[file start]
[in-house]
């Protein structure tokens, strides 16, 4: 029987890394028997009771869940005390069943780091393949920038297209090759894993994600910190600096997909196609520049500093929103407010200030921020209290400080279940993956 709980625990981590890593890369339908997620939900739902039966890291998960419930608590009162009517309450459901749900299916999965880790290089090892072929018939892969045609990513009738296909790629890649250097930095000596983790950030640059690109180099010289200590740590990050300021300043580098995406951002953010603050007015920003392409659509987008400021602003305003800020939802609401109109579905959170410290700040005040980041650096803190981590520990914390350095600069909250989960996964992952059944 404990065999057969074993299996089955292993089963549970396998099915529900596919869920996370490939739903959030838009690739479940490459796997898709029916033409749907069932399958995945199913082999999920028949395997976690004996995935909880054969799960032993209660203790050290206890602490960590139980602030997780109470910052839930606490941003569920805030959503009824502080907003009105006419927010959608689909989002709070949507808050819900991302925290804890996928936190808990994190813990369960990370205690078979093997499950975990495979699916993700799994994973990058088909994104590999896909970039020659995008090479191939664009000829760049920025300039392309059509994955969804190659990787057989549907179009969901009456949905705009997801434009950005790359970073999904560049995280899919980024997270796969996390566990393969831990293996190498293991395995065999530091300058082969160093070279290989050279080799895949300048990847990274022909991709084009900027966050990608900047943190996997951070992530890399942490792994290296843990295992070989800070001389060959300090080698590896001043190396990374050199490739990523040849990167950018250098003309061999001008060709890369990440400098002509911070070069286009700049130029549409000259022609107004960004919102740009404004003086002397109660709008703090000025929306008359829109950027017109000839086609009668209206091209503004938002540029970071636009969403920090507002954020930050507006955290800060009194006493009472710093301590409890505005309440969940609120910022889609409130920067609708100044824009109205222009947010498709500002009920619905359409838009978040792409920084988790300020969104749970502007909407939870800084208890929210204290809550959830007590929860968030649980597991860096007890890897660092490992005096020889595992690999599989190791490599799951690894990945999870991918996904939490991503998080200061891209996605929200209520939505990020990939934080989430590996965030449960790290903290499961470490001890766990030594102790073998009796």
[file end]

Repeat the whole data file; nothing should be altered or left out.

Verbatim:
[in-house]
């Protein structure tokens, strides 16, 4: 029987890394028997009771869940005390069943780091393949920038297209090759894993994600910190600096997909196609520049500093929103407010200030921020209290400080279940993956 709980625990981590890593890369339908997620939900739902039966890291998960419930608590009162009517309450459901749900299916999965880790290089090892072929018939892969045609990513009738296909790629890649250097930095000596983790950030640059690109180099010289200590740590990050300021300043580098995406951002953010603050007015920003392409659509987008400021602003305003800020939802609401109109579905959170410290700040005040980041650096803190981590520990914390350095600069909250989960996964992952059944 404990065999057969074993299996089955292993089963549970396998099915529900596919869920996370490939739903959030838009690739479940490459796997898709029916033409749907069932399958995945199913082999999920028949395997976690004996995935909880054969799960032993209660203790050290206890602490960590139980602030997780109470910052839930606490941003569920805030959503009824502080907003009105006419927010959608689909989002709070949507808050819900991302925290804890996928936190808990994190813990369960990370205690078979093997499950975990495979699916993700799994994973990058088909994104590999896909970039020659995008090479191939664009000829760049920025300039392309059509994955969804190659990787057989549907179009969901009456949905705009997801434009950005790359970073999904560049995280899919980024997270796969996390566990393969831990293996190498293991395995065999530091300058082969160093070279290989050279080799895949300048990847990274022909991709084009900027966050990608900047943190996997951070992530890399942490792994290296843990295992070989800070001389060959300090080698590896001043190396990374050199490739990523040849990167950018250098003309061999001008060709890369990440400098002509911070070069286009700049130029549409000259022609107004960004919102740009404004003086002397109660709008703090000025929306008359829109950027017109000839086609009668209206091209503004938002540029970071636009969403920090507002954020930050507006955290800060009194006493009472710093301590409890505005309440969940609120910022889609409130920067609708100044824009109205222009947010498709500002009920619905359409838009978040792409920084988790300020969104749970502007909407939870800084208890929210204290809550959830007590929860968030649980597991860096007890890897660092490992005096020889595992690999599989190791490599799951690894990945999870991918996904939490991503998080200061891209996605929200209520939505990020990939934080989430590996965030449960790290903290499961470490001890766990030594102790073998009796």